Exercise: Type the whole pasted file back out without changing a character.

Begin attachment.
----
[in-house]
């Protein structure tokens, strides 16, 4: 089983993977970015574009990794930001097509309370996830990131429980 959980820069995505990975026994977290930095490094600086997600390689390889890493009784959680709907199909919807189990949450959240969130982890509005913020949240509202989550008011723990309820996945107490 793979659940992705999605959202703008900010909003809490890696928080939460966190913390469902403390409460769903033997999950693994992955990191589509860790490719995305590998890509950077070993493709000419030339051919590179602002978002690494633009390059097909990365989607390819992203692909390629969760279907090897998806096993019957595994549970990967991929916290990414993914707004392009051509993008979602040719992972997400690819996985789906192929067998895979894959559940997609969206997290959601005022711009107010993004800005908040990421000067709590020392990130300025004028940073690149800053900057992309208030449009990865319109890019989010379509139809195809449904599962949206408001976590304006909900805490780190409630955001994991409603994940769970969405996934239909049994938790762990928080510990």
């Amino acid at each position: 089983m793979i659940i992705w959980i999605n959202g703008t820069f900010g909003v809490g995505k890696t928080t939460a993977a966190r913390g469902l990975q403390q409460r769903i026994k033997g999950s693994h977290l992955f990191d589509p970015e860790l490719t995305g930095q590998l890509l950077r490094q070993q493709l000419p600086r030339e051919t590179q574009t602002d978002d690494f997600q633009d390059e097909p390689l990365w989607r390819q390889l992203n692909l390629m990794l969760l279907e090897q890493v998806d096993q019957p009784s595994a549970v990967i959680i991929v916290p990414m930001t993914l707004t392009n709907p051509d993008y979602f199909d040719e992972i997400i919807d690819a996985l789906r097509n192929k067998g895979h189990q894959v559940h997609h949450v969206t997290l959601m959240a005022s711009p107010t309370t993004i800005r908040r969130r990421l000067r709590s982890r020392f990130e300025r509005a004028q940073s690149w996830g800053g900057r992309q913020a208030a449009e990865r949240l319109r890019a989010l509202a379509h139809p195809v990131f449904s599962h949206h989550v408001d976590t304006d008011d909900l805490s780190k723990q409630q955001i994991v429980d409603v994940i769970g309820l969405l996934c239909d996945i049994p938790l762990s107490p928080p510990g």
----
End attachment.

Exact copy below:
[in-house]
């Protein structure tokens, strides 16, 4: 089983993977970015574009990794930001097509309370996830990131429980 959980820069995505990975026994977290930095490094600086997600390689390889890493009784959680709907199909919807189990949450959240969130982890509005913020949240509202989550008011723990309820996945107490 793979659940992705999605959202703008900010909003809490890696928080939460966190913390469902403390409460769903033997999950693994992955990191589509860790490719995305590998890509950077070993493709000419030339051919590179602002978002690494633009390059097909990365989607390819992203692909390629969760279907090897998806096993019957595994549970990967991929916290990414993914707004392009051509993008979602040719992972997400690819996985789906192929067998895979894959559940997609969206997290959601005022711009107010993004800005908040990421000067709590020392990130300025004028940073690149800053900057992309208030449009990865319109890019989010379509139809195809449904599962949206408001976590304006909900805490780190409630955001994991409603994940769970969405996934239909049994938790762990928080510990």
């Amino acid at each position: 089983m793979i659940i992705w959980i999605n959202g703008t820069f900010g909003v809490g995505k890696t928080t939460a993977a966190r913390g469902l990975q403390q409460r769903i026994k033997g999950s693994h977290l992955f990191d589509p970015e860790l490719t995305g930095q590998l890509l950077r490094q070993q493709l000419p600086r030339e051919t590179q574009t602002d978002d690494f997600q633009d390059e097909p390689l990365w989607r390819q390889l992203n692909l390629m990794l969760l279907e090897q890493v998806d096993q019957p009784s595994a549970v990967i959680i991929v916290p990414m930001t993914l707004t392009n709907p051509d993008y979602f199909d040719e992972i997400i919807d690819a996985l789906r097509n192929k067998g895979h189990q894959v559940h997609h949450v969206t997290l959601m959240a005022s711009p107010t309370t993004i800005r908040r969130r990421l000067r709590s982890r020392f990130e300025r509005a004028q940073s690149w996830g800053g900057r992309q913020a208030a449009e990865r949240l319109r890019a989010l509202a379509h139809p195809v990131f449904s599962h949206h989550v408001d976590t304006d008011d909900l805490s780190k723990q409630q955001i994991v429980d409603v994940i769970g309820l969405l996934c239909d996945i049994p938790l762990s107490p928080p510990g």